press release

At a time when the Musée Picasso pays tribute to the relationship between the Protean 20th-century artist and Ingres, whose influence upon Picasso was particularly strong in the period following World War I, the Louvre presents a large number of drawings by Ingres (1780-1867) from its own collection.

The artist not only left an extraordinary series of portrait drawings in pencil which span six decades and constitute a veritable "Human Comedy" mirroring Balzac's oeuvre, but also numerous studies and preparatory drawings for his large-scale history paintings and nude compositions from Oedipus and the Sphinx to his famous Turkish Bath. The collection of Ingres' works in the Department of Graphic Arts reflects these two aspects of the art of one of the greatest draughtsmen of all time, famed for the probity of his sinuous, melodious line that illustrates the qualities specific to French drawing from Jean Fouquet to Fernand Léger. Comprised of both generous donations, often from the heirs of his sitters, and courageous purchases made throughout the 20th century, the Louvre owns one of the world's foremost collections of Ingres drawings as far as portrait drawings are concerned. It also testifies to the artist's constant search for perfection and to the way he returned again and again to his most celebrated compositions, such as Ossian's Dream, The Triumph of Romulus over Acron and The Apotheosis of Homer. According to Baudelaire, even the smallest drawing by Ingres "naturally" attained "the ideal". How right he was. Pressetext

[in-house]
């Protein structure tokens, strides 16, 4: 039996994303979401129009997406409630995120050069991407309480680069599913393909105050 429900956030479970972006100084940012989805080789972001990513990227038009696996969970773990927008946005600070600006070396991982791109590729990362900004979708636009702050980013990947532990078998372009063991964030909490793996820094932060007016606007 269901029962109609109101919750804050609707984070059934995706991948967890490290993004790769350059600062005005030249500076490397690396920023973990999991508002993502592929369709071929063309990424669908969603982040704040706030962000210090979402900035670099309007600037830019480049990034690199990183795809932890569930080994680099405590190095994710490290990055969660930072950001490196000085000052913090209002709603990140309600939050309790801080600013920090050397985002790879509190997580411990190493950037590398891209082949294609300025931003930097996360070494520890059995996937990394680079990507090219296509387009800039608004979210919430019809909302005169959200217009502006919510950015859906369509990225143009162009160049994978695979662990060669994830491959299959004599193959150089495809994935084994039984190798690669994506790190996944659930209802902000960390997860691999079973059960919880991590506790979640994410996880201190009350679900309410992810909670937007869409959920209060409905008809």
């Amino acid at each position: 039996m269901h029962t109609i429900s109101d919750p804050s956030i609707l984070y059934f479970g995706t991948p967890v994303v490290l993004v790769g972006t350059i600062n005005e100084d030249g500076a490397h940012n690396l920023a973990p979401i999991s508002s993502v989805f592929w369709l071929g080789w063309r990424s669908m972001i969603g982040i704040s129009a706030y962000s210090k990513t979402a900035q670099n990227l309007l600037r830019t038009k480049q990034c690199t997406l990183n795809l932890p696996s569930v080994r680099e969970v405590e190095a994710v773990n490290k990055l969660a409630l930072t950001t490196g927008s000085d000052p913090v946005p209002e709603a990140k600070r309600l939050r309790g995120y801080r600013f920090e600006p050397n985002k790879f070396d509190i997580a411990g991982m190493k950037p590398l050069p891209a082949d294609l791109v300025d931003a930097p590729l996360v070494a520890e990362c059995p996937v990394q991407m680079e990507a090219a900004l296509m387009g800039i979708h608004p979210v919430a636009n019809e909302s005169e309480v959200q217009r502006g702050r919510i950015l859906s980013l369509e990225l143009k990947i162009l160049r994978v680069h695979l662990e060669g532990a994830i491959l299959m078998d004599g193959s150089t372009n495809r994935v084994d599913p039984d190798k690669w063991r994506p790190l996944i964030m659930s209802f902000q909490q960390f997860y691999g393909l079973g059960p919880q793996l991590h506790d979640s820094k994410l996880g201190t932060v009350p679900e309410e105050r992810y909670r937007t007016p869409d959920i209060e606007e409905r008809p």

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Jean Auguste Dominique Ingres - The Louvre Drawings
Kurator: Louis-Antoine Prat
Denon Wing, 1st floor